US-style low-and-slow, Argentinian asado, South Africa’s braai – all variations on the theme of meat cooked over a fire. As we head into the ...
Coffee has taken Bink Bowler from barista to managing director and back again, as he steps away from management to once again do what he loves – roasting and serving ‘guests’ the best coffee he can at his New Regent Street baby, Belle, in central Christchurch.
How did you get started in the coffee industry? I was 15 years old. A friend had an espresso coffee. I had a sip and the flavour blew me away so I went to a café and watched the barista and immediately was captivated by the artform of coffee. It was one of those moments I will never forget. I understood the weight of café culture immediately and knew this was going to be my life.
Tell us about arriving in Christchurch and setting up Black & White Coffee Cartel? I came to Christchurch to reset my life – I had a great time in my late teen years and early 20s but at 24 I crashed after a few rough years. I am a recovered alcoholic, I’ve been sober five years and Christchurch was my reset – it is a special place to me, it has provided me with a firm base. When getting sober I had to get back to work – we all have to eat. I saw a CBD full of plots of land being cleared and it was a no-brainer, this was a city of opportunity – each plot of land would house office blocks full of people who need coffee. But aside from that, I knew Christchurch had lost its café culture almost entirely and I thought how special it would be to invest here and with others give the people of Christchurch their café culture back.
Now you are back running your own café – what prompted that move? Running the B&W group as the managing director was rewarding but I was getting further away from what I love so much – cafés. When you advance up the ladder in your field, you lose touch as you get further away from the grassroots. So I negotiated a way out of that job and now I sit here content that I have what I want and need – I am so excited to be back at grassroots level, roasting coffee and being with my guests.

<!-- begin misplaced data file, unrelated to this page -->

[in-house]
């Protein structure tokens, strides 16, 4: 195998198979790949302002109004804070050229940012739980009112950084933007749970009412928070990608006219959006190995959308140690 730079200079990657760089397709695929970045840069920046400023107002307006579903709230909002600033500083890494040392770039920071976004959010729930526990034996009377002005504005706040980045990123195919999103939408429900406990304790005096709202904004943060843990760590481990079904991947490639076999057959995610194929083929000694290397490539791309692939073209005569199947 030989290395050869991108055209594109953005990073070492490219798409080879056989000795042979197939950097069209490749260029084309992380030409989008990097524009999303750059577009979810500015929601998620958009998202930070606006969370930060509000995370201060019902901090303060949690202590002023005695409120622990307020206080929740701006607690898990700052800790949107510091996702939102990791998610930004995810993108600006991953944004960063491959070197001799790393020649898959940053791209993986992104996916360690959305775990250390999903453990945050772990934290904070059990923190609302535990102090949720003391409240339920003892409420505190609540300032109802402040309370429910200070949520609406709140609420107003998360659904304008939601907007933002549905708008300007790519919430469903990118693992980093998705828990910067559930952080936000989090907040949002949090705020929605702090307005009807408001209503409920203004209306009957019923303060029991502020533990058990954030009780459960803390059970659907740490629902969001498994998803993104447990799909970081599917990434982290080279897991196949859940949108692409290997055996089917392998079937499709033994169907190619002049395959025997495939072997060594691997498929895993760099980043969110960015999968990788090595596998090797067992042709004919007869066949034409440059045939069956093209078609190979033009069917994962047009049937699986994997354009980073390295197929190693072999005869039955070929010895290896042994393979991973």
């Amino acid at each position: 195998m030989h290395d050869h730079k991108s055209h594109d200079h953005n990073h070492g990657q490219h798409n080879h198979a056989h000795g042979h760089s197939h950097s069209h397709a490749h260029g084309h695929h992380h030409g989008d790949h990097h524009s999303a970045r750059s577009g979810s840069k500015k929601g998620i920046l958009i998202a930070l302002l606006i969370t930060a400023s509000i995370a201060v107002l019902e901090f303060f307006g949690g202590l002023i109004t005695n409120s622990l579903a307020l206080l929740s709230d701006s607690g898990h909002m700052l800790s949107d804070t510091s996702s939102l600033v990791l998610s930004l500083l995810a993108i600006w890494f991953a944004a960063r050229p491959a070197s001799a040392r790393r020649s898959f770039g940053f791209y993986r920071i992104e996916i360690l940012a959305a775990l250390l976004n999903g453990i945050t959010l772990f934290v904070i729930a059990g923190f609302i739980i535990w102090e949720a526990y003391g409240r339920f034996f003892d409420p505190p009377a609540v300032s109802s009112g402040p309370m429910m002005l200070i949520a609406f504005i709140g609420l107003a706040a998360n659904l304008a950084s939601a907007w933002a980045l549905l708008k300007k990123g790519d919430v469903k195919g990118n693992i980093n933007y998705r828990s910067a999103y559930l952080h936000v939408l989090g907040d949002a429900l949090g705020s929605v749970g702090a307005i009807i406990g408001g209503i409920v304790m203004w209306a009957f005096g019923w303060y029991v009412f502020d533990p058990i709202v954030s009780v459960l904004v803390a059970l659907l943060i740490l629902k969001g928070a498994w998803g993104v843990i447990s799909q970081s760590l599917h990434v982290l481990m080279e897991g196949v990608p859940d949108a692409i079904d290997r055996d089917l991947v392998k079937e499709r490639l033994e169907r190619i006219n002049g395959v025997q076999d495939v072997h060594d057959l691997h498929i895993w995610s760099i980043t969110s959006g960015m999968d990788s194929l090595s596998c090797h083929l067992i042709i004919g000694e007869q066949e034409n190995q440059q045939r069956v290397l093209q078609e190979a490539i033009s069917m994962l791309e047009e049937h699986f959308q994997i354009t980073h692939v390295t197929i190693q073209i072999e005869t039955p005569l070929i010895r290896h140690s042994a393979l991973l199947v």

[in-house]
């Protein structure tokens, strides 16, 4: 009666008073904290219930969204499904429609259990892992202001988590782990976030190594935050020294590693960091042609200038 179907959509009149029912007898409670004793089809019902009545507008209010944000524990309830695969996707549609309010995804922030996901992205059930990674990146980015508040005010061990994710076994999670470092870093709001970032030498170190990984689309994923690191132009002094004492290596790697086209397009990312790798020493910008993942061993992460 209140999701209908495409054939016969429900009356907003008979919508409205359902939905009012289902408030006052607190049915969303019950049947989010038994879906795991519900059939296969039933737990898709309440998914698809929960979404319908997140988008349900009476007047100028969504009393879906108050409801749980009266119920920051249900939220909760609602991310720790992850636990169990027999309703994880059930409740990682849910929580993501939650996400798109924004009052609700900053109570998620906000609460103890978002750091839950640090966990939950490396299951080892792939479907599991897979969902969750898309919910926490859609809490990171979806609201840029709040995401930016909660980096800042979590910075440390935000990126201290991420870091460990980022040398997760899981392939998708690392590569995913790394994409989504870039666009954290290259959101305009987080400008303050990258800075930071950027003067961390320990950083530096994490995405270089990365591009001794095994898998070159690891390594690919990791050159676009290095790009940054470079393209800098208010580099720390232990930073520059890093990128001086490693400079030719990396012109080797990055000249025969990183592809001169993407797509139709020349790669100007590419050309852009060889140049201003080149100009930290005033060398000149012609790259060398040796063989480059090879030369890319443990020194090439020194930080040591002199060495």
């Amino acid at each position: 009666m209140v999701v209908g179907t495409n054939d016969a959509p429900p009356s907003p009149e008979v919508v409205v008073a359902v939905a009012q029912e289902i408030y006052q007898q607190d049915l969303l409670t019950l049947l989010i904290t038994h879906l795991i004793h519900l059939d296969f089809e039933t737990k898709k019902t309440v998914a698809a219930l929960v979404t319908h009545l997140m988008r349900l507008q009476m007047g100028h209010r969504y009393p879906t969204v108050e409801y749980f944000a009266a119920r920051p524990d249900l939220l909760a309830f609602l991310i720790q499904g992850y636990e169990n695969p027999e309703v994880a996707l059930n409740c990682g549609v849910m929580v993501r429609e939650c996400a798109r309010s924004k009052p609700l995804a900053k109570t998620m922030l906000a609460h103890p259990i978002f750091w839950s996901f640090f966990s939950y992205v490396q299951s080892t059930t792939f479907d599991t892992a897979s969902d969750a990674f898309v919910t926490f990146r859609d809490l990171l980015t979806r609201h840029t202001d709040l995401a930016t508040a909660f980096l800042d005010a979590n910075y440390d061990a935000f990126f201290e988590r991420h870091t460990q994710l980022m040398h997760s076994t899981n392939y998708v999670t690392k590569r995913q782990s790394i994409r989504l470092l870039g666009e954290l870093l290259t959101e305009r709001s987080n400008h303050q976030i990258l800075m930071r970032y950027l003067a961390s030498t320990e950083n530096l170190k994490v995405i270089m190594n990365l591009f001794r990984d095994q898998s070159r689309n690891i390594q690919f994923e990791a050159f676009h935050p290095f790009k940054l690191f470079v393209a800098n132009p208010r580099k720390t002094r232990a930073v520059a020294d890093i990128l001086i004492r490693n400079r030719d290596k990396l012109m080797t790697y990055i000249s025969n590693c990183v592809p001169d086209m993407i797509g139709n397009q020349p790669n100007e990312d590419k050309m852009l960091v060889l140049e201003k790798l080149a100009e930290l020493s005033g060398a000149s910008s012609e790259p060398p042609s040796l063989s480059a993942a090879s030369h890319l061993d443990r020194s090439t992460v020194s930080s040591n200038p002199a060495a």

Do you consider yourself an expert coffee cupper? I’m out of practice from being off the tools for a few years, but yes I am good around the cup – I am a coffee roaster by trade. I was placed second in the 2012 NZ Cup Tasters Championship. I was right into it.
Any rules of coffee we should know about? Never feel guilty for ordering a coffee you love. There is a lot of bullshit in coffee these days from a barista’s point of view; the idea of hospitality has been lost in many ‘on trend’ cafes. Coffee is more than a drink, it’s a culture. If you like a single-shot vanilla latte – good for you, you are a part of café culture, you are a guest! If you drink the finest short black – good for you, just like Mr/Ms single-shot latte, you are a guest. Be proud of what you drink because that is what you like.
Coffee has taken you all over the world – what have been some highlights? It has given me a life beyond my wildest dreams – there are too many to note. I live alone and wake up every day and have my morning coffee and look out to my deck in peace with a heart full of gratitude for my life. So many great memories in the past – and many being made. I am completely optimistic; I have good reason to be, I guess.